Emma Watson Roberts

Email: etwatson@wisc.edu

Education

Ph.D. Comparative Biomedical Sciences | University of Wisconsin-Madison; Madison, WI
B.Sc. in Biology, Minor in Fine Arts | University of Wisconsin-Madison; Madison, WI
 

Research Summary

Emma Watson Roberts is a Ph.D. candidate in the Comparative Biomedical Sciences (CBMS) graduate program. Her research focuses on membrane trafficking that supports the synaptic vesicle (SV) cycle. As a member of Dr. Ed Chapman’s lab, Emma’s thesis work highlights gaps in our knowledge of how synaptic vesicle proteins are delivered to nerve terminals, turned over, and are ultimately destroyed to support neurotransmitter release and a healthy nervous system. Her current projects include studying the transport pathway for SV proteins, where she discovered that synaptotagmin-1 (SYT1) and synaptobrevin-2 (SYB2) are selectively delivered to axons, and do not traffic through dendrites as was previously believed. Using HaloTags in pulse-chase assays, Emma also found that SV proteins are first delivered to the pre-synaptic plasma membrane, upon arrival at the pre-synapse, where they are eventually incorporated into SVs. These observations provide a glimpse of the first half of the life cycle of SV proteins.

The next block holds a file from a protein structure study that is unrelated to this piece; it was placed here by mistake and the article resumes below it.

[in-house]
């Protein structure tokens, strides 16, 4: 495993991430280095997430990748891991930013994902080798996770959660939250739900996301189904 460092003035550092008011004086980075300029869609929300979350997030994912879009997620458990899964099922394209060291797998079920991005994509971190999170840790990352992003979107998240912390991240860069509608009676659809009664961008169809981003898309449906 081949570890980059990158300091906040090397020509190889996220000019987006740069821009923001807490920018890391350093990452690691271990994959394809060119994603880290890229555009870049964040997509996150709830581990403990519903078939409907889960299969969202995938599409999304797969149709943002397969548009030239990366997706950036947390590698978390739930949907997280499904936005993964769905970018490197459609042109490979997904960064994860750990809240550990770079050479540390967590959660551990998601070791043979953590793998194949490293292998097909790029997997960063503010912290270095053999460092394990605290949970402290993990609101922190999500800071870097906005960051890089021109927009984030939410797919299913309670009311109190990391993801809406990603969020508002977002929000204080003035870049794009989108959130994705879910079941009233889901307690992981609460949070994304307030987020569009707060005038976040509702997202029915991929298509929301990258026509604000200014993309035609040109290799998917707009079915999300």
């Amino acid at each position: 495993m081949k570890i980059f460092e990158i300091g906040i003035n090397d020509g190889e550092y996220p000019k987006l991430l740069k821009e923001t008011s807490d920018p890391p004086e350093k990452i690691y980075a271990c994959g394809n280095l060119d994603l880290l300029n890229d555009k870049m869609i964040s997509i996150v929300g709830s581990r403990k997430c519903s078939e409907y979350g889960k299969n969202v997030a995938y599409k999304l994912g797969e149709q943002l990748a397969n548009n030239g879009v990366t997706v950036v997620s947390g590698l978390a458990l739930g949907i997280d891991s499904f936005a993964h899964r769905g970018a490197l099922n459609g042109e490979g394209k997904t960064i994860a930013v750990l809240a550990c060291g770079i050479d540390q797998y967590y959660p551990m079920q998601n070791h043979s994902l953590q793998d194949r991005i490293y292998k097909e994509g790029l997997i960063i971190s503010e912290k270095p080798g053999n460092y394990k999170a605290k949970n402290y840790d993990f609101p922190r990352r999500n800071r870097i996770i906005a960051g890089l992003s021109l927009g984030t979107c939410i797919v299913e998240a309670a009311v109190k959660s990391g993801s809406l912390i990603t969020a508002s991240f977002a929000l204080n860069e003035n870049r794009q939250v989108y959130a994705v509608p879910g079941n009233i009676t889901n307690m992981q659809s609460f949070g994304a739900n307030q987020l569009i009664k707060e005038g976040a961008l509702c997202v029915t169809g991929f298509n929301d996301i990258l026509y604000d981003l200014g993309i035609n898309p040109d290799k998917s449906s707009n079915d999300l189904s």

Emma’s interest in cell biology stems from her curiosity of the world, and you can, more often than not, find her looking at something under a microscope.

a. Watson, E.T., Pauers, M.M., Vevea, J.D., Chapman, E.R. 2022. “Synaptic Vesicle Proteins Are Selectively Delivered to Axons in Mammalian Neurons.” bioRxiv: 2022.02.08.479521. https://www.biorxiv.org/content/10.1101/2022.02.08.479521v1 (February 16, 2022).

b. Ruhl, D.A., Bomba-Warzcak, E., Watson, E.T. et al. 2019. “Synaptotagmin 17 Controls Neurite Outgrowth and Synaptic Physiology via Distinct Cellular Pathways.” Nature Communications 10(1).